I am not a medical professional and this information is not intended to be a substitute for medical guidance from your own doctor. Please check with your personal physician before applying any of these suggestions.

  • Thank you, I find all of this so confusing.

    Should I push to see a specialist? If so what? I have private medical cover...

  • Purple80,

    I wouldn't bother. See how you do on Levothyroxine and how well your GP deals with blood tests and dose adjustments. You should expect some improvement in symptoms in 4-6 weeks but it may take a few months more for most symptoms to resolve.

  • I forgot to post the updated Doctor Comments after I told them they were incorrect on your advice ... lol

    The Thyroid Stimulating Hormone (TSH) is elevated, and thyroxine levels are on the low side. If you are already taking a form of thyroxine, it is possible that that your dose is too low or that you have forgotten to take it on occasion. It may be that an increase in dose is in order - if adjusted it would be sensible to repeat thyroid function testing (TFT) in around 2 months’ time. However, if you are not taking thyroxine already, this result is likely to represent a new diagnosis of hypothyroidism (underactive thyroid gland). I advise you to discuss this result with your usual doctor as treatment, or adjustment is indicated.

    A high CRP (C reactive protein) is associated with inflammation from some cause (as seen for example with arthritis or infection). It is not an exact test, and it is nonspecific. An elevated CRP is not a normal finding and its presence should lead to further investigation to establish the cause. If you have any symptoms suggesting either infection (fever, cough, painful urination etc.) or inflammation (swollen painful joints for example), I advise you to contact your usual doctor. In any event, it would be sensible to repeat this test around 4-6 weeks’ time and if persistently elevated it would be sensible to discuss this finding with your doctor.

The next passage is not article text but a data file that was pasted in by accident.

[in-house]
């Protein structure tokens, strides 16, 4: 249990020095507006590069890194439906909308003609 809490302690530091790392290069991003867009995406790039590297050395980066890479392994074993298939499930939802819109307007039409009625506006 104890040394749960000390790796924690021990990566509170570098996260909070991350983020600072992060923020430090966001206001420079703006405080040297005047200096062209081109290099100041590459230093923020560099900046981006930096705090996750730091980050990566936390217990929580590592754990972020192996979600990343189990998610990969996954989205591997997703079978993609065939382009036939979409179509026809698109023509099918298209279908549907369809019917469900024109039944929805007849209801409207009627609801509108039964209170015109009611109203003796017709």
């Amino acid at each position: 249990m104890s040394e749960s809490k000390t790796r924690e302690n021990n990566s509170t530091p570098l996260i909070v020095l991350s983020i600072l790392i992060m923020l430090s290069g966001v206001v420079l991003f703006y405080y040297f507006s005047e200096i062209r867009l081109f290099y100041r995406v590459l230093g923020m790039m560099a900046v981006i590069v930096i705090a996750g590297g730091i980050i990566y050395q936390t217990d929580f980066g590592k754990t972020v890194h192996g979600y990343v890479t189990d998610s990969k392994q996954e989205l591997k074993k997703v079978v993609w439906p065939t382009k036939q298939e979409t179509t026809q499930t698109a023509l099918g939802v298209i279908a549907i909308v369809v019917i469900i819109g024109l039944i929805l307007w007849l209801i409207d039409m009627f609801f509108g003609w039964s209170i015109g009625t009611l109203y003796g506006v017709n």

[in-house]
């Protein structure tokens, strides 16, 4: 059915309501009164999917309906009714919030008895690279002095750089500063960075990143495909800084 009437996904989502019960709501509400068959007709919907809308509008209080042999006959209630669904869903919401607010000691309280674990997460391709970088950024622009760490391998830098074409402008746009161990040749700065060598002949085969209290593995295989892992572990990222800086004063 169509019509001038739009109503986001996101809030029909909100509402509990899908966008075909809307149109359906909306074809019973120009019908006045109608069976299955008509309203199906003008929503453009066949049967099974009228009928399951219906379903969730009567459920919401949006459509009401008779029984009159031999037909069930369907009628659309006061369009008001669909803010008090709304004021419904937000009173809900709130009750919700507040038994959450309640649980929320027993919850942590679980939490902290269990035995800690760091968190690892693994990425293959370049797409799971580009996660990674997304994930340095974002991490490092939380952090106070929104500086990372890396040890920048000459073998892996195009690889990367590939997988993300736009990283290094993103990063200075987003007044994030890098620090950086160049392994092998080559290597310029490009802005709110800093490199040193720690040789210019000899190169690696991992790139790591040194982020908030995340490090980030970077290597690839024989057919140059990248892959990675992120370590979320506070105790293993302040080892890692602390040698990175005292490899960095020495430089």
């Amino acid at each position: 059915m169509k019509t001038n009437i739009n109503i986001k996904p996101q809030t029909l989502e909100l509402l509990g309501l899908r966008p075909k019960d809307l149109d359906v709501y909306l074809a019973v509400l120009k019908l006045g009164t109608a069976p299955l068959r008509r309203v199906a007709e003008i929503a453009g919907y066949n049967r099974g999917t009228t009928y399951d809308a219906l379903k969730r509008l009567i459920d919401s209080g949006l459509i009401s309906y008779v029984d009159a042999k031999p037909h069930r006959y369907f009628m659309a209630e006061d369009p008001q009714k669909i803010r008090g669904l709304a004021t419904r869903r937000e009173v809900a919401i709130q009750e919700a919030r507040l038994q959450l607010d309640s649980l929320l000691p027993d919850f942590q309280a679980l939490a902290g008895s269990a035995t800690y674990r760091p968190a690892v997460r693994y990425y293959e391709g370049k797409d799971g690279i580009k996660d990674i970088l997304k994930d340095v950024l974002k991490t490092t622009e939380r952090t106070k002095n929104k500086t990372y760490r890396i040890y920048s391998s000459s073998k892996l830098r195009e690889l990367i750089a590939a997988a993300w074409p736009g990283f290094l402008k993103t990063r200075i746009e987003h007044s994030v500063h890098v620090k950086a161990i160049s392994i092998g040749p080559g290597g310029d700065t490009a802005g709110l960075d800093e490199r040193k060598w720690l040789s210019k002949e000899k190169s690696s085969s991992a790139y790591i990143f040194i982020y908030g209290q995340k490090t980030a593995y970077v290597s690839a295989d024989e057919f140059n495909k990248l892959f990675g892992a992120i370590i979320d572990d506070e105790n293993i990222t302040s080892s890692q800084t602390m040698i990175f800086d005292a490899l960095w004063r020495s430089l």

The ferritin level is also high. In addition to excess iron supplementation, raised serum ferritin can be a sign of inflammation or infection - which, considering the elevated CRP, is possible here. Raised ferritin due to inflammation is not a sign of too much iron, and is not a sign of disease as such. Less commonly, higher ferritin levels can result from damage to bone marrow or liver, genetic conditions, following blood transfusion, and in chronic anaemias such as thalassaemia. Repeat testing in a few weeks’ time will enable you to spot any trends if you wish to be sure the levels are not persisting or rising - but of course you may wish to speak to your usual doctor first.

    There is Vitamin D insufficiency. Vitamin D is manufactured in our skin as a direct result of sunlight exposure. One potential complication of prolonged Vitamin D lack is osteomalacia, a disease which causes severe structural deformities to the skeleton. Lower level Vitamin D deficiency can lead to a number of nonspecific symptoms, including possibly chronic fatigue (experts have for many years noted an association between sufferers of chronic fatigue syndrome or myalgic encephalitis (CFS or ME) and low blood levels of Vitamin D). It has been estimated that between 50-70% of people living in the northern Europe (where daylight length reduces your chances of receiving adequate sunlight in the winter) are deficient in this vitamin by March each year. Symptoms of vitamin D deficiency include chronic pain, weak bones, frequent infections (recent research has detected an association between vitamin D deficiency and severe pneumonia), depression and fatigue. Supplementation may be beneficial - please speak to your usual doctor about this result.